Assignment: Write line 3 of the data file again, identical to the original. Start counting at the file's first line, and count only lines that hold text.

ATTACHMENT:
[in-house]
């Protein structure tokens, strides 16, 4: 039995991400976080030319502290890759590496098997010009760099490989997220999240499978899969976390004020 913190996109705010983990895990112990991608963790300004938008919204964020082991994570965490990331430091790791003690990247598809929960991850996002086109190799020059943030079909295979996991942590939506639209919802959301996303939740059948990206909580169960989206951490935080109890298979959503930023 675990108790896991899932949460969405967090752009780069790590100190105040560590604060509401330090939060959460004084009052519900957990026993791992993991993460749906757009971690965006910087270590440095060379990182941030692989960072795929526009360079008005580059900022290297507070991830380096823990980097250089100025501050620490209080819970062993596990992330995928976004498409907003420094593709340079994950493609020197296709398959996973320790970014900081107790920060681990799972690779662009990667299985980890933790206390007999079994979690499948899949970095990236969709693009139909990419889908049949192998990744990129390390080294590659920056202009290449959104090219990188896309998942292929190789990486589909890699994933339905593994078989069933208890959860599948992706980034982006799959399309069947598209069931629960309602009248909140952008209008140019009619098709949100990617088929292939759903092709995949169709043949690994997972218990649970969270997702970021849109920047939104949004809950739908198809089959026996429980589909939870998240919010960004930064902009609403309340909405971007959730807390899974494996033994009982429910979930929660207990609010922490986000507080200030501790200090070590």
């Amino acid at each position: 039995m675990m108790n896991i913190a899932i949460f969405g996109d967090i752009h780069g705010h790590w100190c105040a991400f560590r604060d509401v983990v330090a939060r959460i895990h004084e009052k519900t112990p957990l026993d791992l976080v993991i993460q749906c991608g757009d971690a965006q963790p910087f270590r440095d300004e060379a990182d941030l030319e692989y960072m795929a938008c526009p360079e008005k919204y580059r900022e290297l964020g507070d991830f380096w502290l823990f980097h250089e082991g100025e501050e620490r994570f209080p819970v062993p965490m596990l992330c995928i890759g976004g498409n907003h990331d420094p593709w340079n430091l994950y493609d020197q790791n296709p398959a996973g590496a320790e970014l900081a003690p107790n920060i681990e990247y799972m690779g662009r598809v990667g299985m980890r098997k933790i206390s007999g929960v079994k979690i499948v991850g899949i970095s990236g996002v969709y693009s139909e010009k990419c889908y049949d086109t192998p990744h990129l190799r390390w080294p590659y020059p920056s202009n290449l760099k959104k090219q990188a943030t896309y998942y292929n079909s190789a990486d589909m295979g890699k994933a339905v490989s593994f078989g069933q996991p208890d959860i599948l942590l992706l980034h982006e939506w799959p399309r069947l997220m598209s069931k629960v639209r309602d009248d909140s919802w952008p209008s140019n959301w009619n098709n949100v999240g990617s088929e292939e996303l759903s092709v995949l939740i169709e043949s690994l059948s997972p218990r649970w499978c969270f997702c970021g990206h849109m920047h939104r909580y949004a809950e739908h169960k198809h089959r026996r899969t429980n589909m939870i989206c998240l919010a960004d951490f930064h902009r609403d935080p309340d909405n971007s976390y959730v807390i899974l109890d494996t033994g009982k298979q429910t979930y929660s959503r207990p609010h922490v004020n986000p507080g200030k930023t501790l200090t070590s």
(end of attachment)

């Amino acid at each position: 039995m675990m108790n896991i913190a899932i949460f969405g996109d967090i752009h780069g705010h790590w100190c105040a991400f560590r604060d509401v983990v330090a939060r959460i895990h004084e009052k519900t112990p957990l026993d791992l976080v993991i993460q749906c991608g757009d971690a965006q963790p910087f270590r440095d300004e060379a990182d941030l030319e692989y960072m795929a938008c526009p360079e008005k919204y580059r900022e290297l964020g507070d991830f380096w502290l823990f980097h250089e082991g100025e501050e620490r994570f209080p819970v062993p965490m596990l992330c995928i890759g976004g498409n907003h990331d420094p593709w340079n430091l994950y493609d020197q790791n296709p398959a996973g590496a320790e970014l900081a003690p107790n920060i681990e990247y799972m690779g662009r598809v990667g299985m980890r098997k933790i206390s007999g929960v079994k979690i499948v991850g899949i970095s990236g996002v969709y693009s139909e010009k990419c889908y049949d086109t192998p990744h990129l190799r390390w080294p590659y020059p920056s202009n290449l760099k959104k090219q990188a943030t896309y998942y292929n079909s190789a990486d589909m295979g890699k994933a339905v490989s593994f078989g069933q996991p208890d959860i599948l942590l992706l980034h982006e939506w799959p399309r069947l997220m598209s069931k629960v639209r309602d009248d909140s919802w952008p209008s140019n959301w009619n098709n949100v999240g990617s088929e292939e996303l759903s092709v995949l939740i169709e043949s690994l059948s997972p218990r649970w499978c969270f997702c970021g990206h849109m920047h939104r909580y949004a809950e739908h169960k198809h089959r026996r899969t429980n589909m939870i989206c998240l919010a960004d951490f930064h902009r609403d935080p309340d909405n971007s976390y959730v807390i899974l109890d494996t033994g009982k298979q429910t979930y929660s959503r207990p609010h922490v004020n986000p507080g200030k930023t501790l200090t070590s």